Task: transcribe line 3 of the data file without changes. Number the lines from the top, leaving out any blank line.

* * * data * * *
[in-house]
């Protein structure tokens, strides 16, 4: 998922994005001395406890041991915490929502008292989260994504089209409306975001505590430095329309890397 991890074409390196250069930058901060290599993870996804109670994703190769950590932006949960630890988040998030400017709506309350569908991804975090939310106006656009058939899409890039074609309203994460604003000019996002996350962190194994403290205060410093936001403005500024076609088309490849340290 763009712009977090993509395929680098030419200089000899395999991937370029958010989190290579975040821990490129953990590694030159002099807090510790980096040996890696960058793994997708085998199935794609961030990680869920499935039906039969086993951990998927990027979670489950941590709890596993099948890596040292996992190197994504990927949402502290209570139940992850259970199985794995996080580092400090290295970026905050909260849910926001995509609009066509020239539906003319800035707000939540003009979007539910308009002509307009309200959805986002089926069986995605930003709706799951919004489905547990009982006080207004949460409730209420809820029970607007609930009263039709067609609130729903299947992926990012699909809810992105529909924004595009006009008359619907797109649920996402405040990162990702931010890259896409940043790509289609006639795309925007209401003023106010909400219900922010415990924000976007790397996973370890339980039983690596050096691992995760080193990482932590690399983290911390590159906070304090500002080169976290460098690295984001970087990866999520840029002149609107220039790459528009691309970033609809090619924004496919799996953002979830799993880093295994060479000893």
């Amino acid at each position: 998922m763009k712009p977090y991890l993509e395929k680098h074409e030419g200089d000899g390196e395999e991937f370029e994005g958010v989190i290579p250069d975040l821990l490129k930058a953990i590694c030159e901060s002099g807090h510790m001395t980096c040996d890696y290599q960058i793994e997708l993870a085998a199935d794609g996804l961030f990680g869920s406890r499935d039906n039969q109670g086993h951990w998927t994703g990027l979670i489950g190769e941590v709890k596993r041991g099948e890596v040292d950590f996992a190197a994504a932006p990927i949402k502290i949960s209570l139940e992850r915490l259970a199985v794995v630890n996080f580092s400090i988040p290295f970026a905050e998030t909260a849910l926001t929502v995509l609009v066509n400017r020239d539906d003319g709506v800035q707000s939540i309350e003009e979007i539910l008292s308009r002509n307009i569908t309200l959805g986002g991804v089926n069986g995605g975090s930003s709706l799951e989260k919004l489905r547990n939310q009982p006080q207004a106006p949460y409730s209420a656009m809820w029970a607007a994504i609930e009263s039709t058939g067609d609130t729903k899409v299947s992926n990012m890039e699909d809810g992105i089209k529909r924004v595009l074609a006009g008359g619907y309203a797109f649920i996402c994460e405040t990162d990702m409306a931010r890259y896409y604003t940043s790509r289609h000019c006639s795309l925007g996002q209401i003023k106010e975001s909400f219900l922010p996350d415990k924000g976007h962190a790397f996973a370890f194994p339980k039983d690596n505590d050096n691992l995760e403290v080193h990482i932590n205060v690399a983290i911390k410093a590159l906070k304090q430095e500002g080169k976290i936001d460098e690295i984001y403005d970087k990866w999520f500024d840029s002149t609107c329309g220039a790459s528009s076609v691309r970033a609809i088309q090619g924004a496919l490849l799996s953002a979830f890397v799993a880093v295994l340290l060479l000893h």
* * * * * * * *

């Amino acid at each position: 998922m763009k712009p977090y991890l993509e395929k680098h074409e030419g200089d000899g390196e395999e991937f370029e994005g958010v989190i290579p250069d975040l821990l490129k930058a953990i590694c030159e901060s002099g807090h510790m001395t980096c040996d890696y290599q960058i793994e997708l993870a085998a199935d794609g996804l961030f990680g869920s406890r499935d039906n039969q109670g086993h951990w998927t994703g990027l979670i489950g190769e941590v709890k596993r041991g099948e890596v040292d950590f996992a190197a994504a932006p990927i949402k502290i949960s209570l139940e992850r915490l259970a199985v794995v630890n996080f580092s400090i988040p290295f970026a905050e998030t909260a849910l926001t929502v995509l609009v066509n400017r020239d539906d003319g709506v800035q707000s939540i309350e003009e979007i539910l008292s308009r002509n307009i569908t309200l959805g986002g991804v089926n069986g995605g975090s930003s709706l799951e989260k919004l489905r547990n939310q009982p006080q207004a106006p949460y409730s209420a656009m809820w029970a607007a994504i609930e009263s039709t058939g067609d609130t729903k899409v299947s992926n990012m890039e699909d809810g992105i089209k529909r924004v595009l074609a006009g008359g619907y309203a797109f649920i996402c994460e405040t990162d990702m409306a931010r890259y896409y604003t940043s790509r289609h000019c006639s795309l925007g996002q209401i003023k106010e975001s909400f219900l922010p996350d415990k924000g976007h962190a790397f996973a370890f194994p339980k039983d690596n505590d050096n691992l995760e403290v080193h990482i932590n205060v690399a983290i911390k410093a590159l906070k304090q430095e500002g080169k976290i936001d460098e690295i984001y403005d970087k990866w999520f500024d840029s002149t609107c329309g220039a790459s528009s076609v691309r970033a609809i088309q090619g924004a496919l490849l799996s953002a979830f890397v799993a880093v295994l340290l060479l000893h």